Staff, called ledger-lines. The teacher must illustrate this upon the slate, thus: -

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These lines, like those of the staff, are placed at equal distances from each other, and are reckoned, omitting a letter for the space between every two, in the same way. Example in the Treble clef; -

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The spaces also may be continued above and below the staff, the heads of the notes being placed in the spaces left between the Ledger-lines, thus: -

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The notes upon the Ledger-lines must now be learnt, and the pupil requested to look upon the slate, and at the note to which the teacher will point, at the same time repeating after him the names of the notes, thus : C on the first line below the staff in the Treble clef; A on the second line below the staff in the Treble clef; F on the third line below the staff in the Treble clef; the teacher observing that the Treble clef is repeated distinctly each time. The notes on the Ledger-lines above the staff must now be repeated after the teacher also, thus : A on the first line above the staff in the Treble clef; C on the second line above the staff in the Treble clef; E on the third lino above the staff in the Treble clef. Then the names of the notes in the spaces above and below the staff in the Treble clef must be learnt, the pupil still looking upon the slate, and repeating after the teacher, thus: D in the first space below the staff in the Treble clef, etc.; G In the first space above the staff in the Treble clef, etc. The notes must now be left upon the slate thus : -

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And the pupil must study them perfectly before the next lesson.

Of the Ledger-Lines in the Bass Clef. - For the fifth lesson the pupil must be thoroughly examined in all the notes of the Treble clef, both above, within, and below the staff, and each note written upon the slate by the pupil himself, commencing from F on the third line below the staff, to E on the third line above the staff, and the spaces in the same way; then he should write both linos and spaces consecutively, making the heads of the notes on the lines in the shape of an open oval, and those in the spaces a circular blot, thus : -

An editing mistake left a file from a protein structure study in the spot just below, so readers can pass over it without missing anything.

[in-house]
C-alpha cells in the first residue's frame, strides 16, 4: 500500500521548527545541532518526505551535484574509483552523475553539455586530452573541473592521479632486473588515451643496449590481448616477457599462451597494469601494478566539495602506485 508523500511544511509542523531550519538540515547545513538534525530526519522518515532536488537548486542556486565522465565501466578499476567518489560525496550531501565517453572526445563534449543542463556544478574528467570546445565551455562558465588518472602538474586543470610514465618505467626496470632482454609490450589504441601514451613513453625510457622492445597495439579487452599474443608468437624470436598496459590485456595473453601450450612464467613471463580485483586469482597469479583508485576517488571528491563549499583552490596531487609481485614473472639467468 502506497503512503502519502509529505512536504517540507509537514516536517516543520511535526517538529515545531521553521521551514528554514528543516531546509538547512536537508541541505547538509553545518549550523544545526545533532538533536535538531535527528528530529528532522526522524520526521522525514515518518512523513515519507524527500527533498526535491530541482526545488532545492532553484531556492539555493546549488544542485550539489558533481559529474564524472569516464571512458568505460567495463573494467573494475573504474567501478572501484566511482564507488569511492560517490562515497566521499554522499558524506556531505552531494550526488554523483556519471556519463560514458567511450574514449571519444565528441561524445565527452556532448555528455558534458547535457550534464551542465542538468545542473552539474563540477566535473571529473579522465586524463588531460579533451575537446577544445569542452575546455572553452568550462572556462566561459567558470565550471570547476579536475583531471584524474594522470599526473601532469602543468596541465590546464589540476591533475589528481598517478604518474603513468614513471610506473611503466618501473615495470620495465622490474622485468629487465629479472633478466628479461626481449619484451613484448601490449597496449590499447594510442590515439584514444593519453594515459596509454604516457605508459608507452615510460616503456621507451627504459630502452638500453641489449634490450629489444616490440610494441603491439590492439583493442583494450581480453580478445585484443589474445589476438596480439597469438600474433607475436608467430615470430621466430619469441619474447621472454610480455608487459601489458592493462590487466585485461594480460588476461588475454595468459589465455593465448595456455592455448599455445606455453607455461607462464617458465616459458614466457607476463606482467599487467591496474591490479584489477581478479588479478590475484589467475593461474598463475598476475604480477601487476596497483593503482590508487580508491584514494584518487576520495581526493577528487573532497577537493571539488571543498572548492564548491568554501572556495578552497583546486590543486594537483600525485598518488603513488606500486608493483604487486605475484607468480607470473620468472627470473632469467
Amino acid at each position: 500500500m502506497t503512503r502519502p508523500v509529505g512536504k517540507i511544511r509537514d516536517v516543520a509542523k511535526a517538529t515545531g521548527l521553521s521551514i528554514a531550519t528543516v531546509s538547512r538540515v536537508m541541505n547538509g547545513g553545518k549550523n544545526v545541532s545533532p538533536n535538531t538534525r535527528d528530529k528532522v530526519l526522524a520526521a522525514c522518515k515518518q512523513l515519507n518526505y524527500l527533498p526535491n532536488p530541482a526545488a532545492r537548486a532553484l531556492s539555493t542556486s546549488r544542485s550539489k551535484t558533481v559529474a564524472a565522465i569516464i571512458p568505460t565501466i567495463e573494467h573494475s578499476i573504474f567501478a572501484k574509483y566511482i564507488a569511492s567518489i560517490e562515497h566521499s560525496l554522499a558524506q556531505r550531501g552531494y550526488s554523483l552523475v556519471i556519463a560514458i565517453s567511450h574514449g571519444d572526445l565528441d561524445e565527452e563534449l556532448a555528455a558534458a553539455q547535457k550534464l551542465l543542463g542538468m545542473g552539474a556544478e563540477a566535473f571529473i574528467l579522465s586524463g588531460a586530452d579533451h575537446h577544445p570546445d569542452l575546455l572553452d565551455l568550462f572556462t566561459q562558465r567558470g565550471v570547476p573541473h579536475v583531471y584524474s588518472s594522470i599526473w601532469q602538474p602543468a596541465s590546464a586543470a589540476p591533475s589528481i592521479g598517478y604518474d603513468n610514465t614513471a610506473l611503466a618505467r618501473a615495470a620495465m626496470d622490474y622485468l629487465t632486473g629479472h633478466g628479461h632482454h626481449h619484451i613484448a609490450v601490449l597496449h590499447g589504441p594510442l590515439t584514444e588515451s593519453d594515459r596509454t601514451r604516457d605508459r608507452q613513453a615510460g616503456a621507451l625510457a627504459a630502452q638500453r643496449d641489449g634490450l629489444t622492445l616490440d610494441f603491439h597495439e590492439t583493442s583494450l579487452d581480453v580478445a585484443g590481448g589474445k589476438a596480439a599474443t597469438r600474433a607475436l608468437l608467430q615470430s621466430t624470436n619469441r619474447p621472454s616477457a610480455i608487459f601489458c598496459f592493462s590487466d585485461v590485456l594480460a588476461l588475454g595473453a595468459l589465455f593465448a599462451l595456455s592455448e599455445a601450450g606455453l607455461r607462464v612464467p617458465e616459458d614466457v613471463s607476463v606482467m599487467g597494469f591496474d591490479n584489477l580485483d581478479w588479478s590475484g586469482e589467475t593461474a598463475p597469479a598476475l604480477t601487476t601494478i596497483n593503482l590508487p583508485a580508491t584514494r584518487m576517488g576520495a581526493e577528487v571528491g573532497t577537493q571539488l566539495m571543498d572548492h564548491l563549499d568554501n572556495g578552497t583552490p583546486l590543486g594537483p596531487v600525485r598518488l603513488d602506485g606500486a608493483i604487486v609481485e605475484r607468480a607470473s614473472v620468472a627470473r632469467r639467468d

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Then these should be removed from the slate, and the pupil directed to write the notes at all imaginable distances, the names of which he may easily ascertain by counting the intervening lines or spaces. If the teacher finds that these are all now perfectly learnt and understood, he may proceed to teach the pupil the names of the notes in the Bass clef; but, again, it may be well to warn him that, if he commences to teach the Bass notes before those in the Treble have been thoroughly learned, it will be doubling his own labour, and injuring his pupil, in exactly the same manner as in the directions given for those in the Treble clef; not forgetting, particularly, to observe that the pupil repeats above, within, or below the staff in the Bass clef, after the name of every note.

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Then the Bass notes must be written by the teacher, and left upon the slate thus. -

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And the pupil must commit them to memory before the next lesson.

The Notes and their Names in both Bass and Treble Clef. - The teacher will now examine the pupil in the Bass notes taught in the preceding lesson; after which, the pupil must write each note upon the slate, thus : -

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And if, after this, any note called for by the teacher above, within, or below the stair in either clefs can be immediately given by the pupil, with its name, etc., upon the slate, he may next be taught the value of the notes. Of the Six Different Sorts Of Notes. - There are six different kinds of notes used in music, which are expressed by adding additional marks to the open oval and the circular blot. They are called the Semi-breve, Minim, Crotchet, Quaver, Semiquaver, and Demisemiquaver, and are made thus (the teacher must now write these six different kinds of notes upon the slate); -

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The pupil must now repeat after the teacher the following description of these notes, at the same time pointing to them upon the slate thus : - The semibreve is an open oval; the minim is an open oval with a stem; the crotchet is a circular blot with a stem ; the quaver is a circular blot with a stem and a dash; the semiquaver is a circular blot with a stem and two dashes ; the demisemiquaver is a circular blot with a stem and three dashes. These ought now to be written several times by the pupil himself upon the slate, and he may afterwards be told that these notes are of various lengths, and also that the semibreve is the longest note used in music, and the demisemiquaver the shortest; these he should make at once upon the slate, and will find no difficulty in remembering.

The teacher must now show that every one of these notes is equal to two of the next in value, thus -

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When several notes below the crotchet in value follow in succession, it is not necessary to put separate dashes to their stems, but they may be united in groups and the dash continued thus -